Back in 2015 I submitted a Freedom of Information request for USAID records relating to the election assistance through IFES for Kenya’s IEBC (the election commission).
Over 1000 pages were sent from the Mission in Kenya to the USAID FOIA office more than 30 months ago. A year ago I finally got the first release, simply a heavily redacted copy of the Cooperative Agreement itself funding the program.
I have just recently gotten the second release, the first substantive tranche of redacted copies from among the underlying documents. From this interim release I am starting to learn some information about the procurement of the failed Results Transmission System, but that matter remains somewhat sketchy so far.
[Update: to clarify, this second interim release under my request covered 426 pages including redactions; based on what I was told by the original reviewer in the USAID FOIA office I am guessing I have received redacted versions of perhaps one third or so of the document pages initially sent to Washington from Nairobi in response to my request. As I receive additional releases I will carry this story forward here at “AFRICOMMONS”.]
Sadly I did see that IFES staff reported to USAID in the aftermath of the vote that they were busy working on the defense of the Supreme Court petition which impacted their availability to address questions about the systems issues.
I also learned that the election assistance donors were discussing amongst themselves the extent to which the UNDP, which administered “basket funding” for the election should cooperate with an investigative inquiry regarding procurements from the Ethics and Anti-Corruption Commission (EACC).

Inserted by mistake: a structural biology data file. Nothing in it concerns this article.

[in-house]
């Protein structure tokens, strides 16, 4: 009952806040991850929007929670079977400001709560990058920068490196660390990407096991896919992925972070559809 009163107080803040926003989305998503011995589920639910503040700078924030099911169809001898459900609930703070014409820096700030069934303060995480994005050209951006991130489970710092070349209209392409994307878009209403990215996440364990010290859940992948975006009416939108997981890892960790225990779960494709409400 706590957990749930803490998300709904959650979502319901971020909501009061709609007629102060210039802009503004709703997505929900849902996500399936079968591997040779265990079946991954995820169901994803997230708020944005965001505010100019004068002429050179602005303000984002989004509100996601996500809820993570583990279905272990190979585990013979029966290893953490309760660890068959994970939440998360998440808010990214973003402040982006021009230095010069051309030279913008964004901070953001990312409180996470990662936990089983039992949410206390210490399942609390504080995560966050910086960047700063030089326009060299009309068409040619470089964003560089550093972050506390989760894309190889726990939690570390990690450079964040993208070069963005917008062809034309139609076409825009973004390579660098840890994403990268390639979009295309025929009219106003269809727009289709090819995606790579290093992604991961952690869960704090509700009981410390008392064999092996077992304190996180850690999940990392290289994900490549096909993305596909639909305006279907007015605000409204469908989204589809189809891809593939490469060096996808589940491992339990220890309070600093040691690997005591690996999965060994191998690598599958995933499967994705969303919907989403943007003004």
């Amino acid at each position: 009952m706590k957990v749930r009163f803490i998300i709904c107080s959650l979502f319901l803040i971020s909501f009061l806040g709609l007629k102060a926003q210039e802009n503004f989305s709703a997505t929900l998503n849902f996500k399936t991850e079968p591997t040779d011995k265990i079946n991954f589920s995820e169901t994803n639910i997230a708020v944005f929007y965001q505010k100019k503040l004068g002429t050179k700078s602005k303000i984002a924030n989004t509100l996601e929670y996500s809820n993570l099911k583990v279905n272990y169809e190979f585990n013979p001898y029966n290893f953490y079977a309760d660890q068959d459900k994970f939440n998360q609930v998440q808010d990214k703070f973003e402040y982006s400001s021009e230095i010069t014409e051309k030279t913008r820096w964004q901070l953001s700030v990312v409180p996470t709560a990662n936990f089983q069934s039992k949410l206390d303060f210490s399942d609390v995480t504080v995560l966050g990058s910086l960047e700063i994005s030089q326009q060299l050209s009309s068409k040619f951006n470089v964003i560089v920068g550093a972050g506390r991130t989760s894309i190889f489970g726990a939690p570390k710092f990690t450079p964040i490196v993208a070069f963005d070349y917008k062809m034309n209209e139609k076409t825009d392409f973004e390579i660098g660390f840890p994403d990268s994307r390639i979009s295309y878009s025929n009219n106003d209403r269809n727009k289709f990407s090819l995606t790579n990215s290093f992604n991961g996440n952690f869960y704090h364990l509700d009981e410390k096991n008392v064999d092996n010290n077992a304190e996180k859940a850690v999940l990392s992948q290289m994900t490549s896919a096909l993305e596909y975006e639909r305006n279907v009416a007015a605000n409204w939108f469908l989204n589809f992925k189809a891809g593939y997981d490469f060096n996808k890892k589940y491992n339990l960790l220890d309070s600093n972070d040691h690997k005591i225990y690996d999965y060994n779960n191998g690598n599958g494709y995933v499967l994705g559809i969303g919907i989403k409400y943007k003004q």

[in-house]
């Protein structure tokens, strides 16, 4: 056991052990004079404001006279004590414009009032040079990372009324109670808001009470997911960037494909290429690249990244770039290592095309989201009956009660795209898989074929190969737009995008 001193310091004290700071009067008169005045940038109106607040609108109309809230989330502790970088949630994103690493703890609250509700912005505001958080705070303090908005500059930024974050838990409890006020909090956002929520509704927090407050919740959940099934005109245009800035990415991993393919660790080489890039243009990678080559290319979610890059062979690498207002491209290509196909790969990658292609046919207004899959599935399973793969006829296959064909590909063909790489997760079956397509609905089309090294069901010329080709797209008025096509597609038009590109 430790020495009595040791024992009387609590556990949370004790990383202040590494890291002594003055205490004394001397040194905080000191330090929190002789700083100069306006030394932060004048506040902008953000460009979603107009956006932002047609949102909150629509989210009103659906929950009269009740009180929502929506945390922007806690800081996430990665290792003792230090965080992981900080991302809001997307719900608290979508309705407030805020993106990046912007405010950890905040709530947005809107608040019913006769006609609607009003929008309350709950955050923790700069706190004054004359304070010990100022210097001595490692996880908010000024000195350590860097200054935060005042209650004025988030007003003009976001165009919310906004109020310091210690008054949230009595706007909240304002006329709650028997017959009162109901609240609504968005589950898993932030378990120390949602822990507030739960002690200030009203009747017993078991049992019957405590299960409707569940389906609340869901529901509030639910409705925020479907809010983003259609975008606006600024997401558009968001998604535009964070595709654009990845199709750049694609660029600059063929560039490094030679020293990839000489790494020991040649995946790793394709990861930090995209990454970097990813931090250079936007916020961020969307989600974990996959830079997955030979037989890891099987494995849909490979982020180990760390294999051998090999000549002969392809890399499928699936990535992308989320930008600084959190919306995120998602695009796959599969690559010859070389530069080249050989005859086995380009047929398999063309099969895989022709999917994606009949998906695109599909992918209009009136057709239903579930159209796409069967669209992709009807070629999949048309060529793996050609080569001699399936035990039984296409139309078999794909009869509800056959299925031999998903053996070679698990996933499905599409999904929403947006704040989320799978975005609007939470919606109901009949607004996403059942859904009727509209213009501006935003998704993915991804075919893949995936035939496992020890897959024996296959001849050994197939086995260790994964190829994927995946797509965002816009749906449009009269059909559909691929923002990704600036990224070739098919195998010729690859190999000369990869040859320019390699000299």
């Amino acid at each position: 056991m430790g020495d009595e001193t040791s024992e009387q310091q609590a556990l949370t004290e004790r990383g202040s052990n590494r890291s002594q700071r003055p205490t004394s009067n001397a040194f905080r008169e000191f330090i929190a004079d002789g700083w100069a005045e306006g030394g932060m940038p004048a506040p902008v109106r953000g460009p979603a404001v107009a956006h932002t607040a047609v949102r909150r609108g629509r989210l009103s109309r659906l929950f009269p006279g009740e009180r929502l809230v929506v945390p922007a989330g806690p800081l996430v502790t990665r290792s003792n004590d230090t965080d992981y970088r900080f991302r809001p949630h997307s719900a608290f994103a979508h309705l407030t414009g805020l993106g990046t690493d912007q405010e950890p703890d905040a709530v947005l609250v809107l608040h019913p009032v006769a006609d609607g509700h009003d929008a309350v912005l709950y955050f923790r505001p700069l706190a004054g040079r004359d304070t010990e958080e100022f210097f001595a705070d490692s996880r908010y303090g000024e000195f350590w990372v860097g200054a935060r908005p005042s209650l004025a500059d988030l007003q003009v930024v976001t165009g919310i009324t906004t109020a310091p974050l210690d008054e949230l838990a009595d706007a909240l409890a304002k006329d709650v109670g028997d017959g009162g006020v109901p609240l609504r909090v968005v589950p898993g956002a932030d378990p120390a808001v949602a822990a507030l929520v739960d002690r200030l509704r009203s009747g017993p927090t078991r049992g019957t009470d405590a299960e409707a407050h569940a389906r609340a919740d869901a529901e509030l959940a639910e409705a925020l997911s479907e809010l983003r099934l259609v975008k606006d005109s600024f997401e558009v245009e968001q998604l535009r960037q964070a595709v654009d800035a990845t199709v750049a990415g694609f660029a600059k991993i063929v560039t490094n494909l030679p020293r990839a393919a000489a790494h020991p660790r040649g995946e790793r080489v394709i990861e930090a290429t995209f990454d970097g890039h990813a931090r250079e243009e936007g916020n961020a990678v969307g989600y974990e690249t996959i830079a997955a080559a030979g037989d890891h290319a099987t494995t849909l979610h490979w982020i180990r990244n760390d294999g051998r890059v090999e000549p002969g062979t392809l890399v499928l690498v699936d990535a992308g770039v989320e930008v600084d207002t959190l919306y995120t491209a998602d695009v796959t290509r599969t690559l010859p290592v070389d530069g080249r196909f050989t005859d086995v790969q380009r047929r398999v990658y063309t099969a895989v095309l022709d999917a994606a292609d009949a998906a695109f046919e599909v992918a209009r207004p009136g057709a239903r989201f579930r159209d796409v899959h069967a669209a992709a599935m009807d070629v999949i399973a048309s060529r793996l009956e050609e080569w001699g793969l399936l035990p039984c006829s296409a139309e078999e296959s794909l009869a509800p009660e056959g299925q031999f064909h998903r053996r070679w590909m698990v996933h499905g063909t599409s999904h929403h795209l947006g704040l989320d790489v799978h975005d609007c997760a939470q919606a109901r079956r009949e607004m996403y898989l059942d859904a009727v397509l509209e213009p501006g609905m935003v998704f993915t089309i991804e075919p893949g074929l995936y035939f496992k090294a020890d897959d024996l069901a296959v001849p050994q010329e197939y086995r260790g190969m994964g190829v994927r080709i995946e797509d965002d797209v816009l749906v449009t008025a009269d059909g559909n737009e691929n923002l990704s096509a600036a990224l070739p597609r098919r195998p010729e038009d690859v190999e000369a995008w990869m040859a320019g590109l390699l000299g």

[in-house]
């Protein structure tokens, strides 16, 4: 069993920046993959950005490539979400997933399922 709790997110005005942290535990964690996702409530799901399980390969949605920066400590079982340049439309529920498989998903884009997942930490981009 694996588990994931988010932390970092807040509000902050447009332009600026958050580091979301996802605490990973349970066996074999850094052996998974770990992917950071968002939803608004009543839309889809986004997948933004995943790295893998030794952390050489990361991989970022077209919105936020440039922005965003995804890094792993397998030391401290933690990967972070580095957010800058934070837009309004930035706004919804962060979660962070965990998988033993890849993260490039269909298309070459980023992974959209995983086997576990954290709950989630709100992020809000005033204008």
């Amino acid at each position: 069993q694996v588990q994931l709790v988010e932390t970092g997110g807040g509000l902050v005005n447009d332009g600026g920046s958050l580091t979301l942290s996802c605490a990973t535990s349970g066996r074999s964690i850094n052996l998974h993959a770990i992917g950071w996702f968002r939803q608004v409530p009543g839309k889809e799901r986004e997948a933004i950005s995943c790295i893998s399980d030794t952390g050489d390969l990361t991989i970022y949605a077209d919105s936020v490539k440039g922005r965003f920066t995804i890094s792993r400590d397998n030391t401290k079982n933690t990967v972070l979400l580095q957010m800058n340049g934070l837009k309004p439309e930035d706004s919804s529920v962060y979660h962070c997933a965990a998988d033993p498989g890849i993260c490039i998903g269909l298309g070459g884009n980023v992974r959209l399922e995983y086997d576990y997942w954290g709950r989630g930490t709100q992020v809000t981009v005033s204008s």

I did learn that one prospective bidder for one Results Transmission System procurement reported to the USAID Mission December 2012 that the allowed time for proposals was insufficient, to no avail as USAID said the impending election date did not allow delay.
When I consulted with AfriCOG, the Kenyan civil society organization, on election observation, and court petitions were filed seeking first to enjoin the IEBC from proceeding with an informal/irregular alleged vote tally when the Results Transmission System failed, and then after the IEBC went ahead, to challenge the alleged results, I did not know the Results Transmission System was a U.S. Government procurement under the Agreement, nor of direct involvement of IFES in supporting the other side in the litigation.
At this point, I am not going to blog very actively on current Kenyan politics after all these years, but will continue to report on these matters of unfinished business as I learn more. [For one thing, it has been too long since I have lived in Kenya now to expect to realistically stay well informed given the “active opacity” of elite politics in Kenya; for another, it seems to me that we have re-entered a period of dominant party hegemony along the lines of the 1992-2002 period, which is quite a different paradigm than existed when I was involved in democracy assistance.]